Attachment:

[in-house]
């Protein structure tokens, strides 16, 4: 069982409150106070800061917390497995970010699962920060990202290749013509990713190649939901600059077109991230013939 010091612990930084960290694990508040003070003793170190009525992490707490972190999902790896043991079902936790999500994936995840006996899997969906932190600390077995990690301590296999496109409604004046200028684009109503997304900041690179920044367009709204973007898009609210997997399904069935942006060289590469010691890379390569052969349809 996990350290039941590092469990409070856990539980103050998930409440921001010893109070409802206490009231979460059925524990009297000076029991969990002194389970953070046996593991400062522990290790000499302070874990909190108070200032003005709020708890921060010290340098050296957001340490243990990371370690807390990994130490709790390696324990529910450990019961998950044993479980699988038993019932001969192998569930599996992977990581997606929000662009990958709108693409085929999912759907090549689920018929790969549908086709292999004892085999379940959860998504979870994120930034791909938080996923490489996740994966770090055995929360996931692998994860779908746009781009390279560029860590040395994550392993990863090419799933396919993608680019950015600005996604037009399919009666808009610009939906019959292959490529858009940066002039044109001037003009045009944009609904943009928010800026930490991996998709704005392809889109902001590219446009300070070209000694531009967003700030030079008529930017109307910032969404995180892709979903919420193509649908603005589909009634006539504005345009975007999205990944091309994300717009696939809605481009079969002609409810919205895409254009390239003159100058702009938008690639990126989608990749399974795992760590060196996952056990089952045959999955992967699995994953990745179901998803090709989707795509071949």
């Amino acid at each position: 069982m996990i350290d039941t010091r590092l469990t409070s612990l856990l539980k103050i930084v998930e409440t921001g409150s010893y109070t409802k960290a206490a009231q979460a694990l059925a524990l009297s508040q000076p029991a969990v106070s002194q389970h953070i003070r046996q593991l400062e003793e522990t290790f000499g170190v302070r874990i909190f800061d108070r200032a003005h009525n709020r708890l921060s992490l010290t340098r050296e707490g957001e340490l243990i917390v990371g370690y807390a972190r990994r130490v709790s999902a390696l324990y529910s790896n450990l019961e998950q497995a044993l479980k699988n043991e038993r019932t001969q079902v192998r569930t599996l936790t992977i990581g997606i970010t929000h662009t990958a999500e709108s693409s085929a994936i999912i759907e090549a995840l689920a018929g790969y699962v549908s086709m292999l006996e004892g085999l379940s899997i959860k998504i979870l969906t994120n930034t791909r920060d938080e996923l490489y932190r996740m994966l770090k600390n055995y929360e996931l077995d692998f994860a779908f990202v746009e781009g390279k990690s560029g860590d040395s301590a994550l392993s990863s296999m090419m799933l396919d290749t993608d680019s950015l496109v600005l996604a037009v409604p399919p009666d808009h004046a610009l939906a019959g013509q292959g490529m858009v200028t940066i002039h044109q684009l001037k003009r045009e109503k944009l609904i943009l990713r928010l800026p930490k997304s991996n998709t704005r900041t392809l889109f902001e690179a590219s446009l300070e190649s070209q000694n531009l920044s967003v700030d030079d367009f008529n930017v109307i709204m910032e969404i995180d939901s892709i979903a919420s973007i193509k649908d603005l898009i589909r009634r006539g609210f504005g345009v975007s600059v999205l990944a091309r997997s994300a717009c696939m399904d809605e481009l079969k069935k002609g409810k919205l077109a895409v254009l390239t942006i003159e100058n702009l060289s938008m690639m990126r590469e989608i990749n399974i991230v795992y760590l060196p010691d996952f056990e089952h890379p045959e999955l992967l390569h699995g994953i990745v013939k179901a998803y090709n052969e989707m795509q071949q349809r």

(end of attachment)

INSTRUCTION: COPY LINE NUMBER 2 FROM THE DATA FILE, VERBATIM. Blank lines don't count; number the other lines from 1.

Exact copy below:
């Protein structure tokens, strides 16, 4: 069982409150106070800061917390497995970010699962920060990202290749013509990713190649939901600059077109991230013939 010091612990930084960290694990508040003070003793170190009525992490707490972190999902790896043991079902936790999500994936995840006996899997969906932190600390077995990690301590296999496109409604004046200028684009109503997304900041690179920044367009709204973007898009609210997997399904069935942006060289590469010691890379390569052969349809 996990350290039941590092469990409070856990539980103050998930409440921001010893109070409802206490009231979460059925524990009297000076029991969990002194389970953070046996593991400062522990290790000499302070874990909190108070200032003005709020708890921060010290340098050296957001340490243990990371370690807390990994130490709790390696324990529910450990019961998950044993479980699988038993019932001969192998569930599996992977990581997606929000662009990958709108693409085929999912759907090549689920018929790969549908086709292999004892085999379940959860998504979870994120930034791909938080996923490489996740994966770090055995929360996931692998994860779908746009781009390279560029860590040395994550392993990863090419799933396919993608680019950015600005996604037009399919009666808009610009939906019959292959490529858009940066002039044109001037003009045009944009609904943009928010800026930490991996998709704005392809889109902001590219446009300070070209000694531009967003700030030079008529930017109307910032969404995180892709979903919420193509649908603005589909009634006539504005345009975007999205990944091309994300717009696939809605481009079969002609409810919205895409254009390239003159100058702009938008690639990126989608990749399974795992760590060196996952056990089952045959999955992967699995994953990745179901998803090709989707795509071949």